I'm not going to read Absalom. Absalom either but I am going to lurk (as anyone who knows me expects.)  I've read one Faulkner, The Bear.  It was for a late-in-life American Lit course and my paper on it centered on the fact that young people of today have hardly any frame-of-reference to relate to the boy and his coming-of age adventure; not for the walking in the woods, the metaphors, the hovering spirit of the grandfather . . . since all the woods that most youngsters know today are the trees outside their apartment windows (and in reality there are no large unfenced areas, today, like Faulkner wrote about,) and the grandfather's pocket watch would not bring up an image in the minds of young people used to looking at a swatch watch.

You get my drift.  All of you are so intelligent (I'm not being sarcastic--I really mean it) that I'm sure a lively, civil discussion of Faulkner's book will ensue.  Whether it lasts a while or peters out, well that's okay, too.
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martinbeck3
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« Reply #308 on: August 03, 2007, 12:11:02 PM »

I´d love to read Falukner´s book.I hope I can get it here where I live.After reading several posts I cught what the N word means.Funny,in Argentina it´s a term of endearment.

One of our most beloved humorist who has just passed away was the N Fontanarrosa:

 http://www.youtube.com/watch?v=7q9LW0biKV4 
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Lhoffman
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« Reply #309 on: August 03, 2007, 12:12:52 PM »

Anne...I used to read lots of Stephen King.  The guy is morbid, bizarre, terrifying.  Not many of the books stick in my mind, but one that does is Insomnia.  Most of his other books dealt with the supernatural, the idea of good versus evil, some combination of both.  But Insomnia was quite unlike his other work.  There was the idea of good versus evil, and it was scary, but King also interworked themes of death, fate and immortality, the concept of God, and Greek mythology.  Even the hero in this one is a bit unexpected...a seventy-something widower who has been unable to sleep since his wife's death.  If you ever do decide to have a look at King, I'd go for Insomnia.
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martinbeck3
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« Reply #310 on: August 03, 2007, 12:14:21 PM »

i meant *caught*
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Lhoffman
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« Reply #311 on: August 03, 2007, 12:15:26 PM »

Would you mind saying again what is the book for reading in August. Sometimes I come late to the forum and can't find out what I need to know to participate. Thank you. Susan.

There was no book chosen for August.  This is the first vote that's been taken.  But if you're reading something you like, toss it out there.  Maybe someone else is reading it, too.  
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martinbeck3
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« Reply #312 on: August 03, 2007, 12:26:25 PM »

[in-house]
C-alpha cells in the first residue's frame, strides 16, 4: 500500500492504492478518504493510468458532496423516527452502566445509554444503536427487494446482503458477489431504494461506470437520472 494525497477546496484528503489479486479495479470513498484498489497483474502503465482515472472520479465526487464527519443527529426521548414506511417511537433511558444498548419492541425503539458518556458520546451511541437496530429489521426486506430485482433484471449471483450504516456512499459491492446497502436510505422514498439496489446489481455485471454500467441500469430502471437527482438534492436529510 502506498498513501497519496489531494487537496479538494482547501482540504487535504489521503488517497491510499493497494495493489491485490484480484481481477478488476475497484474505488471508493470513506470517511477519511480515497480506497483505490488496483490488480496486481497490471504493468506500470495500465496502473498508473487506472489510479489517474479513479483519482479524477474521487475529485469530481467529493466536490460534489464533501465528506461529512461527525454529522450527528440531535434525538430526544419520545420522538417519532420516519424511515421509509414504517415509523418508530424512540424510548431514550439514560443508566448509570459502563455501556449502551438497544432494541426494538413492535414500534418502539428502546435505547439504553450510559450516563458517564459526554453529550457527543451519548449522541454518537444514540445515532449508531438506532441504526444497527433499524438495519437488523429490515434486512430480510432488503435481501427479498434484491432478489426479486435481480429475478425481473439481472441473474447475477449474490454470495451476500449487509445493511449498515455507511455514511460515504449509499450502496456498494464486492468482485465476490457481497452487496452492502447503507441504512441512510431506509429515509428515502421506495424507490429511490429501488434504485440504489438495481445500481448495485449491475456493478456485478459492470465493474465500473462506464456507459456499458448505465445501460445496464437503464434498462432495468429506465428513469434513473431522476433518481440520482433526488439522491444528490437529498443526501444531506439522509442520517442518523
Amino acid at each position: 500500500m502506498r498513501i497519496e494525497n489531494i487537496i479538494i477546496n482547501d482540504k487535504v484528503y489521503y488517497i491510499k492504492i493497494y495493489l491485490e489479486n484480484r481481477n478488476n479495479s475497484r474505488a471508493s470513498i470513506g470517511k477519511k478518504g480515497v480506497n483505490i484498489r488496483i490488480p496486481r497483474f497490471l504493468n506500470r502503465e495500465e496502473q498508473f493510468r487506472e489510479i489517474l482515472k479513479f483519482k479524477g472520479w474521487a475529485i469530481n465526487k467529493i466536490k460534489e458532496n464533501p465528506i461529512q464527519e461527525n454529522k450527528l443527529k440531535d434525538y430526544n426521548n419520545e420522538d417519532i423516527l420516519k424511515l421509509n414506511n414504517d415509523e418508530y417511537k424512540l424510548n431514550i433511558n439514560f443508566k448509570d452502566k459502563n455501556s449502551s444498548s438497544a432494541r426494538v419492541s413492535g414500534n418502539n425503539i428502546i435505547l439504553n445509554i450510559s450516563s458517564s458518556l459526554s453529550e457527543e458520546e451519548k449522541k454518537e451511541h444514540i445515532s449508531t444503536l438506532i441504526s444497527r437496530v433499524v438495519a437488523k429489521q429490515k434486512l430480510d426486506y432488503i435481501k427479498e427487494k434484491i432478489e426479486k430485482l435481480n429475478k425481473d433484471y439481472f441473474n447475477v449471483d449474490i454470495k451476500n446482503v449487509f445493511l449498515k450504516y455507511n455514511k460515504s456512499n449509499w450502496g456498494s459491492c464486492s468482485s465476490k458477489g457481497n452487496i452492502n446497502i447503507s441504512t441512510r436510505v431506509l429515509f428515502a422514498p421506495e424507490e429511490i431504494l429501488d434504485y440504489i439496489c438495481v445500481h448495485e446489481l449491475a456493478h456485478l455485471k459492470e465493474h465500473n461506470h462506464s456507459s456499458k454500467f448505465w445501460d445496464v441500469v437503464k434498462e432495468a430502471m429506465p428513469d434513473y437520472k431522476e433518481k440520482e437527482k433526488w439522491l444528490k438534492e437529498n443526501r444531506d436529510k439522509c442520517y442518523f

King is the contemporary Edgar A. Poe.His prose is awesome.His use of words and stories are carefully chosen to awake our worst fears.His characters are alive.He knows children psyche like few writers do.
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Lhoffman
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« Reply #313 on: August 03, 2007, 12:30:45 PM »

Wait.  Wait.  I've got Angels all over the place falling off the head of this pin.  I've got to get a bigger pin.

I'm not going to read Absalom. Absalom either but I am going to lurk (as anyone who knows me expects.)  I've read one Faulkner, The Bear.  It was for a late-in-life American Lit course and my paper on it centered on the fact that young people of today have hardly any frame-of-reference to relate to the boy and his coming-of age adventure; not for the walking in the woods, the metaphors, the hovering spirit of the grandfather . . . since all the woods that most youngsters know today are the trees outside their apartment windows (and in reality there are no large unfenced areas, today, like Faulkner wrote about,) and the grandfather's pocket watch would not bring up an image in the minds of young people used to looking at a swatch watch.

You get my drift.  All of you are so intelligent (I'm not being sarcastic--I really mean it) that I'm sure a lively, civil discussion of Faulkner's book will ensue.  Whether it lasts a while or peters out, well that's okay, too.

Do you know, my father and my grandfather both had pocket watches.  One of my most vivid memories is sitting between them on a porch swing at about age 3 and believing I could somehow will their watches to tick in sync.  Many decades have passed, and still coming across a pocketwatch for sale in a magazine or hearing that certain distinctive tick takes me right back to that porch swing.
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Lhoffman
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« Reply #314 on: August 03, 2007, 12:33:50 PM »

King is the contemporary Edgar A. Poe.His prose is awesome.His use of words and stories are carefully chosen to awake our worst fears.His characters are alive.He knows children psyche like few writers do.

I've always been grateful he didn't write a story about a garbage disposal gone wild....I'd never go into my kitchen again.

The clown in the sink and the sewer grate in It were terrifying.  I think King does have an understanding of how the things that scared us as children never quite leave, but burrow deeper into our cellular structure and lie dormant until some word or sound wakes them back up.